Europe has been full of beautiful cathedrals and stunning works of Christian art. Although interesting and enjoyable, Greece was a wonderful change of pace with its fascinating culture and mythology. Of course, the Acropolis is the literal pinnacle of city, rich with historical sites and wonders. There is not really anything like what we see at the Acropolis anywhere else.
The Parthenon sits high up on the hill and you might think it’s the only thing up there. It’s not. In fact, the tickets we bought were for access to all the sites on The Acropolis hill and there is a lot to see in this compact area. (If you have a student ID, you get half off all Acropolis sites!)
As you walk past our favorite restaurant, The Acadia, a quick left turn runs along the bottom of the Acropolis and you start a short walk up the hill. Before you get to the Parthenon, you pass through the “Propylaea”, essentially a formal entryway that is massive. The preservation of these structures and ongoing efforts to reconstruct them does a great job of bringing you back in time to admire their full glory.
While exploring the top of The Acropolis, the information plaques have digital renderings of what they think it originally looked like in different eras. Many of the walls and statues would have been painted in bright colors or adorned in gold. This is a very different look than the elegant clean marble and stone work we are accustomed to; we can’t imagine what these sites would have looked like in bright reds and blues!
The Erechtheion was our favorite little side-temple, if you will. Adjacent to the Parthenon itself, it is adorned with the beautiful “Porch of the Maidens” and is dedicated to Athena and Poseidon.
We spent so much time standing in awe of the Parthenon. As you can imagine, we took many photos and videos and just enjoyed standing in the presence of something so incredible. This unbelievable temple to the goddess Athena, patron of the city of Athens, was constructed in 447 BC. Looking at stones and columns and bricks that were placed here by a dedicated population 447 years BEFORE CHRIST is an overwhelming sight to behold. Athens was so unique and powerful in this regard, and the Parthenon really took our breath away.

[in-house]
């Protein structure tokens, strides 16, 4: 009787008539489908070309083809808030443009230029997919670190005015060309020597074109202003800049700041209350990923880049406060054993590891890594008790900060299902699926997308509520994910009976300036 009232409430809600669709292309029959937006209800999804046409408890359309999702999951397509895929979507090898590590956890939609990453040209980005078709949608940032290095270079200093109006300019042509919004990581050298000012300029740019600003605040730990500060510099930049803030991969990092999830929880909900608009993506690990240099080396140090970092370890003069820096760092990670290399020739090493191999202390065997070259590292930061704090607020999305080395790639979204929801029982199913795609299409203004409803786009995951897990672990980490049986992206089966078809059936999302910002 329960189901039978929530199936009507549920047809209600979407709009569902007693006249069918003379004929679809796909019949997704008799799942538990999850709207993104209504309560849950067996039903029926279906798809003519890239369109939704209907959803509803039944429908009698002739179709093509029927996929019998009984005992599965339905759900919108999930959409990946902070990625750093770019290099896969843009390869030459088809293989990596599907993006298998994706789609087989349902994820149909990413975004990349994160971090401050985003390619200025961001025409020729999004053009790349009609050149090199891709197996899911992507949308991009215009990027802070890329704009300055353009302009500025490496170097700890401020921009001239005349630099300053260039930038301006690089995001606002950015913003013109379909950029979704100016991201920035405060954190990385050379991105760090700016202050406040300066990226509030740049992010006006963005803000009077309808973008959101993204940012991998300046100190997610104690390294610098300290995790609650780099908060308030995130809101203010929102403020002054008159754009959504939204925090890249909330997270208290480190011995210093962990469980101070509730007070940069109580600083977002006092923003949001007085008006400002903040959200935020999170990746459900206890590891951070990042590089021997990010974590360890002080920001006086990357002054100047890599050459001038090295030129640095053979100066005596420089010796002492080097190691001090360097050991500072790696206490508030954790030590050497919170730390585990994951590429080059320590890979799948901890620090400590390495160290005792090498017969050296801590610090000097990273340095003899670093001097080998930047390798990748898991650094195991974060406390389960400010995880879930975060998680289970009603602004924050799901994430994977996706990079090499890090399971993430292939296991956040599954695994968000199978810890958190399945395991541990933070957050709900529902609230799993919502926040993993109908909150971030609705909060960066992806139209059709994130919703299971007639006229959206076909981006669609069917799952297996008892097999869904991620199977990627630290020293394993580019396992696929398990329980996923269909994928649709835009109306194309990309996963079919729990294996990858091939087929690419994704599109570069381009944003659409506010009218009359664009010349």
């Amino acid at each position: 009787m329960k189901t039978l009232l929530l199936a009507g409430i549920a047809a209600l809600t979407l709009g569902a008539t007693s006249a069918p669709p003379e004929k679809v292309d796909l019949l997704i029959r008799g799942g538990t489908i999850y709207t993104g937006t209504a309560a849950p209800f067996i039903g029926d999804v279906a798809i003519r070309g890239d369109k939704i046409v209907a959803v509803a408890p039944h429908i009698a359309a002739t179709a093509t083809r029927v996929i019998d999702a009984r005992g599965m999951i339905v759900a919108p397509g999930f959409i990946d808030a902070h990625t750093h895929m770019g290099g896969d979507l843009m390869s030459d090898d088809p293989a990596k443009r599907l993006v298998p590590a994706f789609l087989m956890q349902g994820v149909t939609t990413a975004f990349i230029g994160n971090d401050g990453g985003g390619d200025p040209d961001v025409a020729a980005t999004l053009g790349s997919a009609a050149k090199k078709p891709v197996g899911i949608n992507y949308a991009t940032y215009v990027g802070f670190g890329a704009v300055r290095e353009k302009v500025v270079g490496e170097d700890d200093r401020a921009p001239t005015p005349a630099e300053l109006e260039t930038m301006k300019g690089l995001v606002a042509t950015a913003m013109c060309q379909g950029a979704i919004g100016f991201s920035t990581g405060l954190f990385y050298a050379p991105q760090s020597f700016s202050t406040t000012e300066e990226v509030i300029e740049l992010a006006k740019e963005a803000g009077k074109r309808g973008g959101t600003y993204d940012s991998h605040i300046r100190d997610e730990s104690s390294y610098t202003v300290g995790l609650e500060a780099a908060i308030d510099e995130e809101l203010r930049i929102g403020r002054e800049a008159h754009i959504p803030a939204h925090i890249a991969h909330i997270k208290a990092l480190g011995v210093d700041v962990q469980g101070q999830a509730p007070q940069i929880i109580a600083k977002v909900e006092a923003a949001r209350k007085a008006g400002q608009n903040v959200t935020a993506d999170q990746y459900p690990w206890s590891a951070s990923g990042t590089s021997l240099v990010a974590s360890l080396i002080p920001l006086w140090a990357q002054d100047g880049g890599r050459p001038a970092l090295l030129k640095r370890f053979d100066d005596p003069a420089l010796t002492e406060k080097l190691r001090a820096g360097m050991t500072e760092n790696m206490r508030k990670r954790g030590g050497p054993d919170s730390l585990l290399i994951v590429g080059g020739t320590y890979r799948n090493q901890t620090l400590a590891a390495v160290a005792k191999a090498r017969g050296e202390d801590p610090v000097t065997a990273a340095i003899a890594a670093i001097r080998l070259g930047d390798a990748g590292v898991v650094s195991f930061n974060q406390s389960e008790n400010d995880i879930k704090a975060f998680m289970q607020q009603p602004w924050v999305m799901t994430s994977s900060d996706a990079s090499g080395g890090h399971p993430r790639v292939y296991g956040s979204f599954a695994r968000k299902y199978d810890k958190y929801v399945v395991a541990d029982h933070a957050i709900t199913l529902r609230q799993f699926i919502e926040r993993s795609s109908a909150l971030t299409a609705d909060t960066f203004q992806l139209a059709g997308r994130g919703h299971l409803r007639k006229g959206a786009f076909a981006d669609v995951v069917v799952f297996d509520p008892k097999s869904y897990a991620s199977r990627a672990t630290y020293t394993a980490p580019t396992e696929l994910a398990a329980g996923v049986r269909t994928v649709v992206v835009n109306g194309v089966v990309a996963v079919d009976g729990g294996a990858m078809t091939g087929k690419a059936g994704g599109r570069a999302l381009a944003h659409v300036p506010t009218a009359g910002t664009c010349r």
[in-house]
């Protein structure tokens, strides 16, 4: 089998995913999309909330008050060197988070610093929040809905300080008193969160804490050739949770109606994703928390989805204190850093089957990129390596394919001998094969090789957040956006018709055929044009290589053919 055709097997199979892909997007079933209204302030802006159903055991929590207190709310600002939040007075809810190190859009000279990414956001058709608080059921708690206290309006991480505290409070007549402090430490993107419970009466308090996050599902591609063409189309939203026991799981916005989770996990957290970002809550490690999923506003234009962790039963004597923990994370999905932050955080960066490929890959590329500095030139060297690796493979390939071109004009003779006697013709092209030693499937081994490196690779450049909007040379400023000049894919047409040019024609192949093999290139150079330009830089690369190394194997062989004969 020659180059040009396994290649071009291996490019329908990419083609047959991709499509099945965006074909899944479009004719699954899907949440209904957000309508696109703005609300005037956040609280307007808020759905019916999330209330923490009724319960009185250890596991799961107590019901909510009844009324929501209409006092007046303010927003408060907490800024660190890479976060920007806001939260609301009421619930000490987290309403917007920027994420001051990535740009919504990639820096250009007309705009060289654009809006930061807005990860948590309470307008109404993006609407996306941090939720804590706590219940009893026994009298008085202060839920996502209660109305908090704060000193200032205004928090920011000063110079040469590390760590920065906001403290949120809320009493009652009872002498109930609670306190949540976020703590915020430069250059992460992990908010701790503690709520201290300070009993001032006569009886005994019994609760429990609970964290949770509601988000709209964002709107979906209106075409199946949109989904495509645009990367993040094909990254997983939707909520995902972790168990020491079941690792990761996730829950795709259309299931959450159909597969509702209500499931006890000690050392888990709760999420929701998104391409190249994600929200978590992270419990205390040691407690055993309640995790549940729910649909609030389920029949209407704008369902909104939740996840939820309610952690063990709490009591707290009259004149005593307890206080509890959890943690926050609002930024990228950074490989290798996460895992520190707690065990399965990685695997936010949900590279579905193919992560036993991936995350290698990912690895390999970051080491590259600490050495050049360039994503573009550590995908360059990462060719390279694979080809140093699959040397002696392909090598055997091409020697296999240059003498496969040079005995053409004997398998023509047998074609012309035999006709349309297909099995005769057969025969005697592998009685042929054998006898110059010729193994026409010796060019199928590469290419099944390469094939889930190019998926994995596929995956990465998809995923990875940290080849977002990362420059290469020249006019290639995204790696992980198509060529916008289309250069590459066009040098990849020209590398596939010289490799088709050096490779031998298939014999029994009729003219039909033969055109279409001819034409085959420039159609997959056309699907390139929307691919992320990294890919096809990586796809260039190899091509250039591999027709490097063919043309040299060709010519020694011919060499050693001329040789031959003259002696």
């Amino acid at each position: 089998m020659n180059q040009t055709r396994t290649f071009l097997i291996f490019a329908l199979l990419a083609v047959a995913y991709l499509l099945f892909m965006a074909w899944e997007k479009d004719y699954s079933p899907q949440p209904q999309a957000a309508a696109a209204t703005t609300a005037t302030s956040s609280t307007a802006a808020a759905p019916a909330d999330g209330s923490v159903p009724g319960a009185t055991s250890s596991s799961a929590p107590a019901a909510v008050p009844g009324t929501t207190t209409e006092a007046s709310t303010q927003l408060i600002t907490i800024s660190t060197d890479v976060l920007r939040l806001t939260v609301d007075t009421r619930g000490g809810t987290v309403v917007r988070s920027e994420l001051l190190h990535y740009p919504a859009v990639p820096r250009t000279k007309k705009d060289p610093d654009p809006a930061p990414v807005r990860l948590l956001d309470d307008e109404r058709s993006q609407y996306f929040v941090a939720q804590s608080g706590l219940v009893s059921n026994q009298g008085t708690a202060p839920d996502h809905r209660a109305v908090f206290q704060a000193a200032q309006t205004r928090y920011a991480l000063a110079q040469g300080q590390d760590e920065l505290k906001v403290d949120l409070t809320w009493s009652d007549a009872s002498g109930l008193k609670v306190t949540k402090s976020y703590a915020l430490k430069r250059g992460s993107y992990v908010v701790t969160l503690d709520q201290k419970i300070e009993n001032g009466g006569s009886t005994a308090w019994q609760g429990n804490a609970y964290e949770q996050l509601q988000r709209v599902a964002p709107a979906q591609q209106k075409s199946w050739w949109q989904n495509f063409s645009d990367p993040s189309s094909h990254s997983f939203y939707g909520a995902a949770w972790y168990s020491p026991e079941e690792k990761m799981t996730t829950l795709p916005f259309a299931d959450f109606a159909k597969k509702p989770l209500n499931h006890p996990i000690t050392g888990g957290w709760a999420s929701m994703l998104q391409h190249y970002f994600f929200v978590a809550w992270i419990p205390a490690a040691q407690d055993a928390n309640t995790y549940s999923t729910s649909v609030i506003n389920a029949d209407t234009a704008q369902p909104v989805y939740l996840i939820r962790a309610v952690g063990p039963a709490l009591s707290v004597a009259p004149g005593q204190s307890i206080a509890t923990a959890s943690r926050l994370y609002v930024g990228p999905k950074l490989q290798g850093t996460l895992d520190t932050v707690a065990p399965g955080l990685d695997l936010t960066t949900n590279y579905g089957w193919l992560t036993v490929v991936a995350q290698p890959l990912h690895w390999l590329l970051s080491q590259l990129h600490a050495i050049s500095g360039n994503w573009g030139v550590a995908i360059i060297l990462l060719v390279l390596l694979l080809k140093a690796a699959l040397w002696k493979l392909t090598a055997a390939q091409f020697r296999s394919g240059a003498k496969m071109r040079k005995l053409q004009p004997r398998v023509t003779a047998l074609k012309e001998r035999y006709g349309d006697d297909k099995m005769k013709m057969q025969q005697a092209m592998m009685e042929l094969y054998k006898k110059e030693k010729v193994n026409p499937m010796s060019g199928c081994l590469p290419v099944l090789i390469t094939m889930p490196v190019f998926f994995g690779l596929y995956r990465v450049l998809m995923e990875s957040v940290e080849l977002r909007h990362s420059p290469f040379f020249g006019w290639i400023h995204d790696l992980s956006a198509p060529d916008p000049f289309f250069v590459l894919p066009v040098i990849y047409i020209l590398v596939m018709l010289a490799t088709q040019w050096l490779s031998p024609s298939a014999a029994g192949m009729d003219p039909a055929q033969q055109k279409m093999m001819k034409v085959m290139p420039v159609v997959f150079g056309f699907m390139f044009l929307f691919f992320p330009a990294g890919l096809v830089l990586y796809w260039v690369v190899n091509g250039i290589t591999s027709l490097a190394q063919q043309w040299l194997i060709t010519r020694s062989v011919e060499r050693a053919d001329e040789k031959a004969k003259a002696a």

On our way down, we stop by the “smaller” Odeon of Herodes Atticus (ancient theatre) that was built in 161 A.D. and was originally enclosed by a retractable roof! It was built in honor of his wife and is stunning to this day.
Then we continued on to the “larger” Theater of Dionysus which was from 6th Century B.C. and originally held 15,000 people. It had been covered and forgotten for a long time so there isn’t as much of this one left as Herodes. (Side Note: Dionysus was basically the the party God. He was the Greek God of good times, wine, the arts, “divine ecstasy” and fertility.)
Visiting The Acropolis was always a dream of mine, and it did not disappoint!
Let’s finish up with my favorite collage of all time – recreating Obama’s visit to the Acropolis. He was visiting this historic landmark only THREE DAYS before we were there! We saw these photos on the white house social media and decided to recreate these Obama Moments 🙂